After nearly a five-decade creative relationship, Paramount Pictures and iconic film executive Robert Evans have parted ways.
Evans served as the president of production at Paramount in the late 1960s and early 1970s and transitioned to a production deal in 1974 which has consistently been renewed for over 45 years. Recently, however, it expired and will be dissolved according to a studio spokesperson.
In his time, Evans shepherded some of the most famous films ever made including Roman Polanski’s “Chinatown” and “Rosemary’s Baby,” Francis Ford Coppola’s “The Godfather” and Arthur Hiller’s “Love Story”. His signature look, narcissism and mannerisms served as the basis for Dustin Hoffman’s character in “Wag the Dog”.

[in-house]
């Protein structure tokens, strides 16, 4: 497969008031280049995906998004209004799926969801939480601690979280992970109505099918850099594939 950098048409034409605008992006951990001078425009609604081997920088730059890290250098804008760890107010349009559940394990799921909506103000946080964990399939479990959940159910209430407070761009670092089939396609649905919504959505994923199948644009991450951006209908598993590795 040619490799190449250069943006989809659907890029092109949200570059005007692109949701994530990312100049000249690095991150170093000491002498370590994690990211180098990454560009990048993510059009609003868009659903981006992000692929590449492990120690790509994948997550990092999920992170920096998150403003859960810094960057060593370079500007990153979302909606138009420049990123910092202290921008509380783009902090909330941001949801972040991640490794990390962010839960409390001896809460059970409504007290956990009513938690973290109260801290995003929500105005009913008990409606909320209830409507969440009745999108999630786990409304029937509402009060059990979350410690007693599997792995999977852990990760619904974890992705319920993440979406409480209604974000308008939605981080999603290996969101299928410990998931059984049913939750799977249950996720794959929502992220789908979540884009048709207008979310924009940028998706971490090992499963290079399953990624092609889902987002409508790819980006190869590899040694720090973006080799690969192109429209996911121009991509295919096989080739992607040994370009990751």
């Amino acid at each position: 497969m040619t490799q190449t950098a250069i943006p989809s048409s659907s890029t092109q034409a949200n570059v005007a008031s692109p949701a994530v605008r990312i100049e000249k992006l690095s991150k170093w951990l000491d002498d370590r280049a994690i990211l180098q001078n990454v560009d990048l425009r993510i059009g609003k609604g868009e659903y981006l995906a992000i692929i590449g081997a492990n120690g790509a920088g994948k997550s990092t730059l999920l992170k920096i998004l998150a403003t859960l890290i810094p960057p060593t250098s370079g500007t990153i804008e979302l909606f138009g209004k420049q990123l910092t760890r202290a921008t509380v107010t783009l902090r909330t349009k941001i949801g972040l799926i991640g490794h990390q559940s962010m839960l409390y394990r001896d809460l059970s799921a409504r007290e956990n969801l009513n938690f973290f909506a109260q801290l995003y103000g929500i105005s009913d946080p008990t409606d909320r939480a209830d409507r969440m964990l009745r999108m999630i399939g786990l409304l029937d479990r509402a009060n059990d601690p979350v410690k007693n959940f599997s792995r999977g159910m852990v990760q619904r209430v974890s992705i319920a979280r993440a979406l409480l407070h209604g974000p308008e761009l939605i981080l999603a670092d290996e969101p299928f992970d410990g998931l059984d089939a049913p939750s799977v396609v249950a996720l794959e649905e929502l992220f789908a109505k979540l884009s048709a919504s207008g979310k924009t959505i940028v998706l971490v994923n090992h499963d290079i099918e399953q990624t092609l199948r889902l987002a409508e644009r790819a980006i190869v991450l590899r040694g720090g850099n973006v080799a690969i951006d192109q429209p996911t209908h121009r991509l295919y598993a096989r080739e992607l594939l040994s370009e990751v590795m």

In a statement to Variety, a Paramount spokesperson says: “Bob Evans has been an iconic part of the Paramount legacy for over half a century. His contributions to the studio and film industry have been innumerable, Today we mark the end of our formal relationship with Bob as a producer, but his legacy will endure in our studio and in our hearts. There aren’t words to express our gratitude and reverence for the man whose name is synonymous with this company and the magic of movies.”
The 89-year-old Evans has not made a film since 2003 rom-com “How to Lose a Guy in 10 Days”. He was also the subject of the 2002 documentary “The Kid Stays in the Picture,” based on the 1995 book of the same name, which he narrates and chronicles his rise from failed actor to film exec, independent producer, his addiction, banishment from Paramount and return to the studio years later.